• These things aren’t mutually exclusive. Qualifying JJ, having him pitch better to end the year, getting the money approved to qualify him…. they all play their part.

      I don’t understand people who think the payroll exists in a vacuum. Stoeten never said that.

    • Unless JJ gets TJ’d he’s getting a QO

      Stoeten’s right. There is too much potential in his arm to let him walk for nothing..

      I really like the idea of a $12M contract with a couple $17M or $18M options and a $4M buyout. JJ guarantees himself a couple extra million by giving the Jays options in case he figures things out.

      Can’t remember who floated that idea a while ago but makes sense to me.

  7. TV Contracts next year will up every MLB’s revenue by 25 – 30 million next year. Attendance is up 5K/game or 400,000 fans or about $10 million. TV has been disappointing, but that is purely related (it seems) to the win-loss record. Rogers Q2 revenue numbers for Media are profitable.

    For me, that indicates that Rogers would be willing to spend the $25-$30M extra revenue from TV contracts on the bulging payroll. They would still be profitable if attendance remains at this year’s level AND the team starts to win.

    From my opinion, JJ’s problem (as you identified) is his pitching with men-on. And RA Dickey’s issue is pitching at home inside a very friendly park for hitters. I don’t know if there is a cure for a knuckleball. Would a team be willing to take Dickey’s contract, especially a pitcher friendly park.. I think JJ is fixable. I don’t think RA is.

    I agree Buerhle is expensive and probably should remain on this team for next year. He can eat innings.

    I would trade Dickey and eat some of his contract. I would acquire another FA in the offseason as the #1 starter. Hope that Morrow comes back healthy. Hope that Johnson’s issue with men on is resolved. Then fill the rotation with the plethora of #5/AAAA starters.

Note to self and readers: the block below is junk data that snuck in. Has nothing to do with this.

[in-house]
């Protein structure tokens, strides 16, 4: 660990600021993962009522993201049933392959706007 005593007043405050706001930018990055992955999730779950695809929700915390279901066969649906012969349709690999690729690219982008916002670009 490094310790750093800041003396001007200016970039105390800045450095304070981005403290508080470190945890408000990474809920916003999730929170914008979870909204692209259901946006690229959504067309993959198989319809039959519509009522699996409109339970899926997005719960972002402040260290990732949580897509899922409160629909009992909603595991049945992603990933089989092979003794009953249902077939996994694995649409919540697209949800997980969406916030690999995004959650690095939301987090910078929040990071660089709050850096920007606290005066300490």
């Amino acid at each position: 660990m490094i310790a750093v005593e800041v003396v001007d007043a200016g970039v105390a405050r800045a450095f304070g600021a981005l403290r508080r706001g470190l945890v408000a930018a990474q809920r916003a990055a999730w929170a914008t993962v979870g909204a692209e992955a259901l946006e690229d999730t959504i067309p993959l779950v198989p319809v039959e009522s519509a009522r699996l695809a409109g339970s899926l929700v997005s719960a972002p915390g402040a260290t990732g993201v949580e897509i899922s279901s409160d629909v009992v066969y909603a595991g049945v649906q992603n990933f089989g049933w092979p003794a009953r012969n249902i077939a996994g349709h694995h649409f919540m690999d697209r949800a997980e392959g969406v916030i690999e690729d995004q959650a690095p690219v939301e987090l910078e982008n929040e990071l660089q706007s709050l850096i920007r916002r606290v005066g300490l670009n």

• Too small a sample to say that pitching at home is the problem with Dickey. And there’s no way you’re getting a #1 through free agency this season, even if you think Rogers is willing to put those extra revenues into the club– though I would suspect that they actually put them in a year early and that they aren’t going up another $30- to $50-million from the $120-million they’re already at.

  8. You can’t win ‘em all I guess. Still, for whatever reason we just cant catch a break. We are due for some best-case scenarios in the near future. Big time. I’m talking back-to-back Series wins here. With Tampa a non-factor in 5th place losing 100+ games like they should be and Chris Davis behind bars for excessive PED use and Blue Jay pitcher sodomy

  9. Get Johnson back and then sign one of these ace-caliber guys to a 100M contract.

    If things go to shit again in 2014, you can probably unload either the ace you just signed or Buehrle at the deadline for salary relief.

    Or, if Romero, Happ, Drabek, Nolin, etc are all doing so well and yapping at the heel of Mr. New Ace or at Buehrle, then you can still get rid of them for salary relief.

    • Was trying to look at scenarios that are actually realistic.

      • You mean because we don’t have the payroll or because we can’t land an ace?

      • How many of us thought that the last off-season would have ever happened?And AA knew at the beginning of the year what the salary commitment would be for 2014 — he had a calculator. My guess is that AA told Beeston and Rogers what the commitment would be for 2014 if the team stood pat.

        But that’s only a guess.

        • That’s a good point. None of these salary issues are new points or suddent surprises for the Jays. They very easily could have been estimated before the year even started.

    • Point being that Miami unloaded Buehrle and even we unloaded Wells. There are a lot of bad contract, but only a small % of them are truly unmovable.

  10. My internet bandwidth overages.

  11. Perhaps. I think a study of Dickey’s pitching at home vs on the road is warranted however and the coaching staff of the Jays certainly would know more than us mere mortals.

    They can’t put in extra TV revenue a year early. The MLB revenue doesn’t start coming in until next year as a pure cash payment. The Jays increased payroll by $30 million in the offseason. The offset of that right now is $10M from increased ticket sales and an unknown amount for increased ad revenue over last year’s numbers.

    The Rogers Media Q2 statement accounted for the player salaries and showed a modest drop in profit as a result, but Media was still profitable.